The majority of us have been spending much more time these past few months staring at phones, tablets, laptops and gaming consoles. The increased usage of electronic devices has undoubtedly burdened meibomian gland function and has led to an increase in gland obstruction due to incomplete blinking. Without the lid margins consistently touching each other and pulling the meibom into the tear film, the gland’s contents stagnate, harden, and become obstructed. This is a dry eye disease and there are several ways to treat it.
When deciding which meibomian gland treatment is the right one for a patient, thermal treatments are still considered the “new kids on the block”. While doctors have clinically evaluated the dysfunction of these glands for decades, the diagnostic code to describe this condition was only provided in late 2018. In fact, the procedure code for the treatment of blocked meibomian glands is still a temporary code that is used for “emerging” technology. It was given in 2011 when the first device by TearScience, Lipiflow, was FDA approved. Insurances still won’t cover these types of procedures and clearly need to catch up to society’s needs for treating dry eye disease.
Depending on the individual, warm compresses and blink awareness can recover meibomian gland function if promptly and consistently applied. For many though, meibomian gland function is further complicated by hormones. We know that women are disproportionately affected by dry eye and the maturation of the meibomian gland depends on the increase of androgen hormone production during puberty. Thus, many people will not be properly managed by at-home thermal treatments and will require in-office procedures.
There are many new devices on the market that offer thermal (melting) energy to the eyelids. Lipiflow, by Johnson and Johnson, is the only heat source treatment that positions directly to the gland, maximizing melting potential. Other devices, such as ThermoFlow by MIBO, iLux by Alcon, TearCare by Sight Sciences, and IPL (Intense Pulse Light), utilize heat energy sources through the skin with some requiring mechanical squeezing of the eyelid after heat is applied to express meibom.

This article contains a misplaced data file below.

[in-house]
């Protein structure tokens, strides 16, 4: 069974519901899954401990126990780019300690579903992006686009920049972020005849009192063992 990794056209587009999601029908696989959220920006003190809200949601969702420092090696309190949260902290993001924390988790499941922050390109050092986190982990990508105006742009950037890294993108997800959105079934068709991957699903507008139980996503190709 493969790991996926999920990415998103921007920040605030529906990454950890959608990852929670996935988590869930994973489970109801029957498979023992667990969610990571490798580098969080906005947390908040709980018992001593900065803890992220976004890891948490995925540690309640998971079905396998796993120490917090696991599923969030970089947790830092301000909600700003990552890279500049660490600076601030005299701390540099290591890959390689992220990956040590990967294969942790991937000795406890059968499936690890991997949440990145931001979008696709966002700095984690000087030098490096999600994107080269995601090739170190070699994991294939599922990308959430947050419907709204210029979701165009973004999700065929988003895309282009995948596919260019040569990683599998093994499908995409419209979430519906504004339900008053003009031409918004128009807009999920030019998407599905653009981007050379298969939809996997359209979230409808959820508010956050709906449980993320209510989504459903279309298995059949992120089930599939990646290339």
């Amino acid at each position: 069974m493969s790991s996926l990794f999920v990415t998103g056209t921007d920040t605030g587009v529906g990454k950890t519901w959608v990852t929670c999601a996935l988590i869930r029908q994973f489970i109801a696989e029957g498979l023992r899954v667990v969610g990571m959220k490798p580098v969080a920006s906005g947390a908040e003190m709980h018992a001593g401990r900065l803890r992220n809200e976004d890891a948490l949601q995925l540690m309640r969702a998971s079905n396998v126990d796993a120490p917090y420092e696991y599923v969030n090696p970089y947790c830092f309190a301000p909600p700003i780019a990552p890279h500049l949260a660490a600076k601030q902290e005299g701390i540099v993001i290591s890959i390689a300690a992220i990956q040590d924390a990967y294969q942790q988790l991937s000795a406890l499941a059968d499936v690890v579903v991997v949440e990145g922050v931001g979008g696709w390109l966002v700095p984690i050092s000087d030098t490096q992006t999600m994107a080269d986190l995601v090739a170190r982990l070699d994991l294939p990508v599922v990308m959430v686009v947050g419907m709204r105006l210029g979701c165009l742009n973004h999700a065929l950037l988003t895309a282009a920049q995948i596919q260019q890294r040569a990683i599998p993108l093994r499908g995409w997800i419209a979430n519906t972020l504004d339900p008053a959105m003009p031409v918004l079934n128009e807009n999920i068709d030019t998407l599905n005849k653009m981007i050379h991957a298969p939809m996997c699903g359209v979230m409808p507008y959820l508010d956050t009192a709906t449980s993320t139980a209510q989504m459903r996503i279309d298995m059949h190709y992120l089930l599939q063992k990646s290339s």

The first step to identify the most appropriate treatment is to assess the consistency of meibom. Consider coconut oil, for example, as a description of ideal meibom. It is very thin and clear. The most solid meibom appears as paraffin wax which may present in a discolored yellow hue.
The second step is to gauge how many remaining glands are present. Studies have indicated that the most active glands are the first five on the lower eyelid, closest to the nose. These are the most likely to be exhausted (shortened/truncated) or atrophied (gone).
Meibomian glands that are mild to moderately obstructed are good candidates for thermal devices that deliver heat through the skin. Meibomian gland atrophy and completely obstructed glands are best addressed with the capabilities of Lipiflow.
The importance of Meibomian gland maintenance cannot be overstated and, perhaps, can best be understood using the analogy of dental hygiene. Preventative teeth cleaning of school-age children began in 1913. Yet, it took another 40 years, and the help of sugar-filled fountain drinks causing decay, to encourage the demand for dental insurance in the 1950’s. What will our dependence on technology demand? The clamoring for fixes such as blue-light glasses and screen protectors suggest the need is real and the future is here.
If you are suffering from any of the symptoms of dry eye disease and can’t find relief, contact us for a thorough evaluation to determine the cause of your symptoms and find out what we can do to help you!